Successful Run at Fringe Festival in San Diego
An hour-long, family-friendly play title "Flight," written by CSULB Theatre Arts faculty member Ezra LeBank, earned positive reviews in the San Diego Union-Tribune and was labeled "a Fringe Best Bet" when it was performed recently at the 2017 Fringe Festival in San Diego.
Performed by Curbside, a three-member troupe from Long Beach for which LeBank is both artistic director and lead actor, "Flight" is described as a simple but magical story about a miniature prince who travels in a bubble across seven islands in search of a true friend.
The story is told on a bare stage where the actors use their strong, flexible bodies to create the illusions of flight, swimming, whales, turtles, stingrays, cactus, bottle trees and more. Among the best illusions, according to the Union-Tribune reviewer, are those at the beginning when their three bodies intertwine to create the plane in flight and its messy crash.
"It's an adventure story," the reviewer wrote, "but it's also a funny, sweet tale about love, loss, friendship and embracing the wonders of childhood imagination."
Office of Media and Government Relations
Offering Fall Public Knowledge Media Training
The Office of Media and Government Relations will be offering a media training course during the fall 2017 semester. The class will include five separate workshops held on Saturdays from September to November from 9 a.m. to 1 p.m.
The coursework is designed to educate faculty and graduate students on how to interact with online, print, radio and television outlets.
After completion, attendees will be versed in finding news angles related to their research, drafting talking points, participating in interviews, creating videos and using social media. Reporters, media experts and broadcast producers will serve as panelists and provide practical advice.
Faculty members are welcome to register, and graduate students may be admitted with a faculty member's approval. Registration is open until Friday, Aug. 25, and participants will be accepted on a first-come, first-served basis. There are limited spaces available.
For more details or to sign up, contact Susan Mills, director, Public Knowledge, at firstname.lastname@example.org or by phone at ext. 5-7902.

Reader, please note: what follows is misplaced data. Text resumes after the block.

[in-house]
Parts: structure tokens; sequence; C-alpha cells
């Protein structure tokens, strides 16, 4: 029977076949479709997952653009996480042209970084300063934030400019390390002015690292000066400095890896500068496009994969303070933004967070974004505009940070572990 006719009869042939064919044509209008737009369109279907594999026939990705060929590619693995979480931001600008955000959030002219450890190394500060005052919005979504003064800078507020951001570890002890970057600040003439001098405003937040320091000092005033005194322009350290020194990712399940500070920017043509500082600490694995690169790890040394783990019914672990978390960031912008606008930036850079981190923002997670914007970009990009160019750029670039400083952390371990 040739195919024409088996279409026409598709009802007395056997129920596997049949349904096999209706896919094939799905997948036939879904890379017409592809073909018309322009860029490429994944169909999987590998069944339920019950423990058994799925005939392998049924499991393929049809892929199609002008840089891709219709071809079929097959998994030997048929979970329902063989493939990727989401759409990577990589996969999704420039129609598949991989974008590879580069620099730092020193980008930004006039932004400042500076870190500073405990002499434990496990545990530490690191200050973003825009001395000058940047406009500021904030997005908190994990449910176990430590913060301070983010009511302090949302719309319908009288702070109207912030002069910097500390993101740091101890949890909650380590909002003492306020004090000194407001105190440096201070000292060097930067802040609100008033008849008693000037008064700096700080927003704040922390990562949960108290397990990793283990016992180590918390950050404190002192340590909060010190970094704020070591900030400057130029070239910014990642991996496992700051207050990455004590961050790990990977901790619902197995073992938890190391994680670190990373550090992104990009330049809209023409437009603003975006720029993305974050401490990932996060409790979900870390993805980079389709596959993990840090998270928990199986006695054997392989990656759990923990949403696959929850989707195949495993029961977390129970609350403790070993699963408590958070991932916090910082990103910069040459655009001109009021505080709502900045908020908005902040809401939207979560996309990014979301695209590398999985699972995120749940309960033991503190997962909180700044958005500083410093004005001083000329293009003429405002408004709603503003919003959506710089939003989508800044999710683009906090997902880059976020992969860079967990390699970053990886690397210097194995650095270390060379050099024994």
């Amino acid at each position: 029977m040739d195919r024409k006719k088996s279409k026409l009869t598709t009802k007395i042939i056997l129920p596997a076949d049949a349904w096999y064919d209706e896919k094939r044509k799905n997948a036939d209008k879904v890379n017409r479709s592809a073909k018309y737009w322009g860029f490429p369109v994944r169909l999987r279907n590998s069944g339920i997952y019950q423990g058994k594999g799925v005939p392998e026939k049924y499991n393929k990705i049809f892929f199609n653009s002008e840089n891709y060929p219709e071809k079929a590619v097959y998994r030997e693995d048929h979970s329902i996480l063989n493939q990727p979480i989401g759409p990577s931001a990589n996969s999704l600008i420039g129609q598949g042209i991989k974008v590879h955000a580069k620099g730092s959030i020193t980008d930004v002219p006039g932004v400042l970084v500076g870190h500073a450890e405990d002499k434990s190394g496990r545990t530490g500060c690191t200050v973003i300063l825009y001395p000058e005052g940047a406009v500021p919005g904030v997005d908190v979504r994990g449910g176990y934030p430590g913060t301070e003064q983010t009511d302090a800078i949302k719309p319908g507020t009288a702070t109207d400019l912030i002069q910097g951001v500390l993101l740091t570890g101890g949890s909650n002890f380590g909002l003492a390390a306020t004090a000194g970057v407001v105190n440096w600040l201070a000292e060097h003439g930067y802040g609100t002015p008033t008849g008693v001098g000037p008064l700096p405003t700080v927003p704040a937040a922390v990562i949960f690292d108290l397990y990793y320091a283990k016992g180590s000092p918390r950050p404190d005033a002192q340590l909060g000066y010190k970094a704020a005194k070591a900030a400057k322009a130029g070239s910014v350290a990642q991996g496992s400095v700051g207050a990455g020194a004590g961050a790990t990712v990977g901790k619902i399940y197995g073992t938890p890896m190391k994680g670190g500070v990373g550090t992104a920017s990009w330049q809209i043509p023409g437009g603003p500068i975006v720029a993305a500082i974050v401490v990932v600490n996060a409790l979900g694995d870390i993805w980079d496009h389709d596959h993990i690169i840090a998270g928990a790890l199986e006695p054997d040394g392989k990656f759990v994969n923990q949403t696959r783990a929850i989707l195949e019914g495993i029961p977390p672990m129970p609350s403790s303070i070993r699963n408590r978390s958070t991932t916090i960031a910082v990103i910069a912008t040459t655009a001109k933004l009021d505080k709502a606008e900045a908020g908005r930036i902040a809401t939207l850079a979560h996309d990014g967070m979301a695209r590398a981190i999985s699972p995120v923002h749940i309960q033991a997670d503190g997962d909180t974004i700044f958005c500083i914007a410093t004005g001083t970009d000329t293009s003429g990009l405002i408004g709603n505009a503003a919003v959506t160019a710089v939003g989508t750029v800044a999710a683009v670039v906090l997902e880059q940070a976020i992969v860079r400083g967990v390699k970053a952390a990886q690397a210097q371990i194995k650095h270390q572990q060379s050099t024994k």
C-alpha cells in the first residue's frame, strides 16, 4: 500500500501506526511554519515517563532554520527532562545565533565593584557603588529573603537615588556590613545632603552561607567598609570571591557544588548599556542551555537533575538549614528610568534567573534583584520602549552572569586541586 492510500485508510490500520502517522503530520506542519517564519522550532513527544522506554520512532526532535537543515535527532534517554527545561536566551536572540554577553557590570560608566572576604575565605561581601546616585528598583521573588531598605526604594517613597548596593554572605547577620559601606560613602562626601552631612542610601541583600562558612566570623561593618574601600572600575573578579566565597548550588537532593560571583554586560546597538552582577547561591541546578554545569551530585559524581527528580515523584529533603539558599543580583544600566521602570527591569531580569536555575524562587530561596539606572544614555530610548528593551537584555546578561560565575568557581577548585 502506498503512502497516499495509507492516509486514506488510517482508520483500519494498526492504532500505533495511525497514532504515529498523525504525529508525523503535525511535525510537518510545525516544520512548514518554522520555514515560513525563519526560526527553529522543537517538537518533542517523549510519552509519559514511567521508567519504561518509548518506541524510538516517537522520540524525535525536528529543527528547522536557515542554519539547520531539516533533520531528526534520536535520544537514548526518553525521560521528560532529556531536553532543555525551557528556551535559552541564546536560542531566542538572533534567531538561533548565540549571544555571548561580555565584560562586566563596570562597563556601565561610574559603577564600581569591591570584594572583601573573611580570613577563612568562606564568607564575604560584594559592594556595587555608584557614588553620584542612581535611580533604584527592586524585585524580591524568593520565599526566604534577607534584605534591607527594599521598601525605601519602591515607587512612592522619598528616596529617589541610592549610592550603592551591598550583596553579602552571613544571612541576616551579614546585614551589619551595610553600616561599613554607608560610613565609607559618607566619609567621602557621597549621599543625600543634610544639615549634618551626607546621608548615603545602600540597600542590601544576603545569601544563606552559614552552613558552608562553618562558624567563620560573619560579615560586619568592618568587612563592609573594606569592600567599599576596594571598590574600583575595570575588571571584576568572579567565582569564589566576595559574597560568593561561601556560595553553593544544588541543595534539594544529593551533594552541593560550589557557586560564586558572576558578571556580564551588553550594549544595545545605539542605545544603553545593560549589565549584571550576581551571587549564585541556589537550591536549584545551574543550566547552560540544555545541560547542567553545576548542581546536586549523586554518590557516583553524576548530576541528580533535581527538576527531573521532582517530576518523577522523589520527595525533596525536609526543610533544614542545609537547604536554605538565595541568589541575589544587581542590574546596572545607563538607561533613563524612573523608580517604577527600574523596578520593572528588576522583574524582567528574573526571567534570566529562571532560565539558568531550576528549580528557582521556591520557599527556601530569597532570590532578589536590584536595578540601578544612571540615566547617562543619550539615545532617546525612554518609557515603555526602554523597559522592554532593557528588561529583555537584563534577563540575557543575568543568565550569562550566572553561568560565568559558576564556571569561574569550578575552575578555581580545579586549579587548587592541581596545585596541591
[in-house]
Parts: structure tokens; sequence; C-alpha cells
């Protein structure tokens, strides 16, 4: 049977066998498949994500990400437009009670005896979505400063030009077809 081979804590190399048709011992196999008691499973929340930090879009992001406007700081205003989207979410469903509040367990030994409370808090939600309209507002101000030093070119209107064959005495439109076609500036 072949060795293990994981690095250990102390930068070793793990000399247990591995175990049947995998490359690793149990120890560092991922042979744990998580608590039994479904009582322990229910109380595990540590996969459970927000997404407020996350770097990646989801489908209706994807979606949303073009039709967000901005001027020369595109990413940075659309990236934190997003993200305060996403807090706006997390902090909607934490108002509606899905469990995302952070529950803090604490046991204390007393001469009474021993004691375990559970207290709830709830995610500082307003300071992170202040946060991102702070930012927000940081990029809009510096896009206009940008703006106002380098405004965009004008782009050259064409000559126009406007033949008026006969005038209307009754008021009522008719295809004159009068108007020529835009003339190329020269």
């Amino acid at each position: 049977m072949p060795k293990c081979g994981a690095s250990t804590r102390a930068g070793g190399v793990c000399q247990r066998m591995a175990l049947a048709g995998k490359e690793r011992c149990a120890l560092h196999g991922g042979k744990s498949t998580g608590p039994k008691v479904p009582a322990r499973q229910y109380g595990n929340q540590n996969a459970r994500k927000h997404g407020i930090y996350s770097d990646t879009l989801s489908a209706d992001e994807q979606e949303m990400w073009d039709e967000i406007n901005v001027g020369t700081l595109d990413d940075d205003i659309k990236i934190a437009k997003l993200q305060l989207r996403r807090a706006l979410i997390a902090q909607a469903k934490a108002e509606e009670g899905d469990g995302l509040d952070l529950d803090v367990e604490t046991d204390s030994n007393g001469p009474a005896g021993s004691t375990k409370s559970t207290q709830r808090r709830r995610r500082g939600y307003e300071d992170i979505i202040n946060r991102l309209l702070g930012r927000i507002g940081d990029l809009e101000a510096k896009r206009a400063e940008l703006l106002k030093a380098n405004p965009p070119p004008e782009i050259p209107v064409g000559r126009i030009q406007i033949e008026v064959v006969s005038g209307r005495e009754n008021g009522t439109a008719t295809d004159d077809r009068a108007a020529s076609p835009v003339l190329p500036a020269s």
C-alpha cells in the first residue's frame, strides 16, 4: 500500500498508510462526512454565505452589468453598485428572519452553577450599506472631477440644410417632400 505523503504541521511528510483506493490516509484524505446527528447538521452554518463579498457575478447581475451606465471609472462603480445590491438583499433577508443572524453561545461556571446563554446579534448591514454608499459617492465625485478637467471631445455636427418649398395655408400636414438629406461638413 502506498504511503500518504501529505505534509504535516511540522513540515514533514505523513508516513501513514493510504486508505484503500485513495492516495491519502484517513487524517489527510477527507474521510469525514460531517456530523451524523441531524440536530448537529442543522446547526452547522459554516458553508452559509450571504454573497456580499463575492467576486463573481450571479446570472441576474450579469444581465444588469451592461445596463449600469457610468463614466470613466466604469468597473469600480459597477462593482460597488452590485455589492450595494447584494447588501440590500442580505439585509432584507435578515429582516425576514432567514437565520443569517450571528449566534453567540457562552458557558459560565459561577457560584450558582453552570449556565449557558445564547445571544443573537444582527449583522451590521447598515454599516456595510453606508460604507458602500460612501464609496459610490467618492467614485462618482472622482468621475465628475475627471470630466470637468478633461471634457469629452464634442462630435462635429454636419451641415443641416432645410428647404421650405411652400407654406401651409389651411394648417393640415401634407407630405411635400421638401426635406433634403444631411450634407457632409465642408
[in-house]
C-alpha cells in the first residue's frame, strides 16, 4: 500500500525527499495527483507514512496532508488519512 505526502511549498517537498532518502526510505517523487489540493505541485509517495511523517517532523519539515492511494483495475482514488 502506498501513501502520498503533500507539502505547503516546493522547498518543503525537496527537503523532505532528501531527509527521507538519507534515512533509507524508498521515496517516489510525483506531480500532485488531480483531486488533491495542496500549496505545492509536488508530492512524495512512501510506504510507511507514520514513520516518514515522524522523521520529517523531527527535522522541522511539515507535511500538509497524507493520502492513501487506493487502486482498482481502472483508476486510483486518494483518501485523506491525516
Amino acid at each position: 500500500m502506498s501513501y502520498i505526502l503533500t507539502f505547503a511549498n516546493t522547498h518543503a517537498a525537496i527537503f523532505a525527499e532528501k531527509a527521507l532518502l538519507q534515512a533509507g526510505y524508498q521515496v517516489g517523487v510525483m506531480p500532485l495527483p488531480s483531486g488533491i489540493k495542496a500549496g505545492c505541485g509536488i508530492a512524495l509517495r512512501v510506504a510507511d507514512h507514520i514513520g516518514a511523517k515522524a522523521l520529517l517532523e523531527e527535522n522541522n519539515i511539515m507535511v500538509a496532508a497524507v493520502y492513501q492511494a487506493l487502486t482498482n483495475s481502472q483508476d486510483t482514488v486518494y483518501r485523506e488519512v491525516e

CSU Travel Restrictions Updated
In early December, university officials shared that CSU travel procedures were updated with the passage of Assembly Bill 1887. AB1887 is a California law that restricts state agencies from requiring its employees to travel to any state that has enacted a law that discriminates on the basis of sexual orientation, gender identity, or gender expression. This legislation introduced certain travel restrictions for university travelers effective Jan. 1, 2017.
The campus travel policy and procedures have been modified to ensure compliance with the law. CSULB's travel procedures now include the following:
- CSULB travelers are defined as employees and non-employees, including students and volunteers.
- All CSULB travelers are restricted from traveling to any of the affected states unless one of the following legislative exceptions applies:
- Enforcement of California law, including auditing and revenue collection;
- To meet contractual obligations incurred before Jan. 1, 2017;
- To comply with requests by the federal government to appear before committees;
- To participate in meetings or training required by a grant or required to maintain grant funding;
- To complete job-required training necessary to maintain licensure or similar standards required for holding a position, in the event that comparable training canne obtained in California or a different state not affected;
- For the protection of public health, welfare or safety, as determined by the CSU or other state agencies.
- If travel to a prohibited state meets one of the legislative exceptions, supporting documentation is to be provided with the travel claim.
- No campus funds may be used for travel to a restricted state, including state or auxiliary funds. If one of the stated exceptions applies, then either state or auxiy funds may be used to support the travel.
- All travelers are required to review the Attorney General's website to determine if their destination is in an affected state before they book their travel. The comp list of affected states will be maintained on the California State Attorney General's website at https://oag.ca.gov/.
- If a destination is added to the state website after travel has been booked, the travel may occur.
- The college and/or department is responsible for maintaining compliance for each of their travelers.